Group Title: 7th International Conference on Multiphase Flow - ICMF 2010 Proceedings
Title: P2.15 - Red Blood Cell Aggregation and its Role in Blood Passage through a Bifurcation
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Permanent Link: http://ufdc.ufl.edu/UF00102023/00483
 Material Information
Title: P2.15 - Red Blood Cell Aggregation and its Role in Blood Passage through a Bifurcation Bio-Fluid Dynamics
Series Title: 7th International Conference on Multiphase Flow - ICMF 2010 Proceedings
Physical Description: Conference Papers
Creator: Chesnutt, J.K.W.
Marshall, J.S.
Publisher: International Conference on Multiphase Flow (ICMF)
Publication Date: June 4, 2010
 Subjects
Subject: blood flow
rouleaux
bifurcations
plasma skimming
 Notes
Abstract: A new mesoscale model of red blood cells (RBCs) as discrete ellipsoidal particles subject to receptor-ligand adhesive forces (Chesnutt & Marshall 2009a) is used to examine the structure of RBC aggregates and to investigate the effects of RBC collision and aggregation on blood flow through a bifurcation. Aggregation of RBCs is important in many physiological processes such as the shear-thinning behavior of blood, the rate of oxygen consumption by the body, and the distributions of formed elements in the blood. The computational model is validated against experimental and theoretical data of RBC aggregation in shear and channel flows. The structure of aggregates formed by RBCs is analyzed by various new measures that relate RBCs which are in contact with each other and that characterize an aggregate by fitting an ellipse to the projection of the constituent cells onto a plane, and by usual measures such as average aggregate size. These structural measures are used to demonstrate that two-dimensional (2D) discrete-element simulations retain some of the important features of corresponding three-dimensional (3D) simulations. The effects of factors such as shear rate and adhesive surface energy density on the size and structure of RBC aggregates is examined and compared for 2D and 3D flows. The effect of RBC adhesion on migration of blood elements (RBCs, leukocytes, platelets) in channel flow is also investigated. The mesoscale model is then used to investigate the problem of blood flow through a bifurcating vessel with differing flow rates through each branch of the bifurcation, focusing on understanding the effects of RBC collision and adhesion on the plasma skimming phenomenon and on the rate of particle collision with vessel walls near the bifurcation point. Along the walls after the bifurcation point, the effect of collisions of RBCs with each other, compared to the absence of collisions (i.e., RBCs pass through each other without incidence), is discovered to substantially increase both the amount of time particles are in contact with walls and the downstream distance over which particles collide with walls. The effect of RBC adhesion is observed to slightly decrease the rate of particle collisions along walls after the bifurcation compared to the case without RBC adhesion. These results illustrate the importance of simulating collision and adhesion of cells for blood flow through bifurcations.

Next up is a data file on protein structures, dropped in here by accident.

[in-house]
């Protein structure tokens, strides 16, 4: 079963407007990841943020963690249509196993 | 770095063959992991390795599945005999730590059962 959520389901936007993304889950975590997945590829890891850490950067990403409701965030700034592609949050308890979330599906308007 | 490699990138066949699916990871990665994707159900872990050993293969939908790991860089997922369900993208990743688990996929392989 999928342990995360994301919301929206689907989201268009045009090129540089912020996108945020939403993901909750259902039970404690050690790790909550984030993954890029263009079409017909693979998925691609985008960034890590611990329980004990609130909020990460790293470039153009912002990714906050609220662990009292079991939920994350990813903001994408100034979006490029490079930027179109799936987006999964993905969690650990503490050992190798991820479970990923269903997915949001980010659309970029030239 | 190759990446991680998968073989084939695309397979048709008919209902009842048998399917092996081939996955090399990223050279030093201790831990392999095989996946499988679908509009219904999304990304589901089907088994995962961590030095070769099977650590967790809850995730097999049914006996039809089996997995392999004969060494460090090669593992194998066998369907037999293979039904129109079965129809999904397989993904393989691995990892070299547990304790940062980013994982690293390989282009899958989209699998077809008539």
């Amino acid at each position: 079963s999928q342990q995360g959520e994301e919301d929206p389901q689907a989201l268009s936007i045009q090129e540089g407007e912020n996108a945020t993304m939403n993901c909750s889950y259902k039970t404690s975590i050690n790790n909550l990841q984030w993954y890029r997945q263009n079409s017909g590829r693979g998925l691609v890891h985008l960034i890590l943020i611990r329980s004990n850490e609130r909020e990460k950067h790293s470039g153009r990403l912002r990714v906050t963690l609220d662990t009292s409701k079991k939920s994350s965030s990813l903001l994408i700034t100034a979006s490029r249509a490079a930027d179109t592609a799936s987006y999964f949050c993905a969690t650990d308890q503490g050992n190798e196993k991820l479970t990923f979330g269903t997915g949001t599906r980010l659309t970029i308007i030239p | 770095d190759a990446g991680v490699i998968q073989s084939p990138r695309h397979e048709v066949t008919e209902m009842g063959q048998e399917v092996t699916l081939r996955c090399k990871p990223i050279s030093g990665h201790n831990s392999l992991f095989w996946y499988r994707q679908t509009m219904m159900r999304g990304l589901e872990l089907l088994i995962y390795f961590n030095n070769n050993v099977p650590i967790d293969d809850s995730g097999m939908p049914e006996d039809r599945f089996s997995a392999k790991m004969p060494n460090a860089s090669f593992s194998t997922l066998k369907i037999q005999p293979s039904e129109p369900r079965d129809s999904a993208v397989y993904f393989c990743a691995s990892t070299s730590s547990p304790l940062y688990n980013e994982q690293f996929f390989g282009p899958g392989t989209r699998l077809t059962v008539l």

General Note: The International Conference on Multiphase Flow (ICMF) first was held in Tsukuba, Japan in 1991 and the second ICMF took place in Kyoto, Japan in 1995. During this conference, it was decided to establish an International Governing Board which oversees the major aspects of the conference and makes decisions about future conference locations. Due to the great importance of the field, it was furthermore decided to hold the conference every three years successively in Asia including Australia, Europe including Africa, Russia and the Near East and America. Hence, ICMF 1998 was held in Lyon, France, ICMF 2001 in New Orleans, USA, ICMF 2004 in Yokohama, Japan, and ICMF 2007 in Leipzig, Germany. ICMF-2010 is devoted to all aspects of Multiphase Flow. Researchers from all over the world gathered in order to introduce their recent advances in the field and thereby promote the exchange of new ideas, results and techniques. The conference is a key event in Multiphase Flow and supports the advancement of science in this very important field. The major research topics relevant for the conference are as follows: Bio-Fluid Dynamics; Boiling; Bubbly Flows; Cavitation; Colloidal and Suspension Dynamics; Collision, Agglomeration and Breakup; Computational Techniques for Multiphase Flows; Droplet Flows; Environmental and Geophysical Flows; Experimental Methods for Multiphase Flows; Fluidized and Circulating Fluidized Beds; Fluid Structure Interactions; Granular Media; Industrial Applications; Instabilities; Interfacial Flows; Micro and Nano-Scale Multiphase Flows; Microgravity in Two-Phase Flow; Multiphase Flows with Heat and Mass Transfer; Non-Newtonian Multiphase Flows; Particle-Laden Flows; Particle, Bubble and Drop Dynamics; Reactive Multiphase Flows
 Record Information
Bibliographic ID: UF00102023
Volume ID: VID00483
Source Institution: University of Florida
Holding Location: University of Florida
Rights Management: All rights reserved by the source institution and holding location.
Resource Identifier: P215-Chesnutt-ICMF2010.pdf

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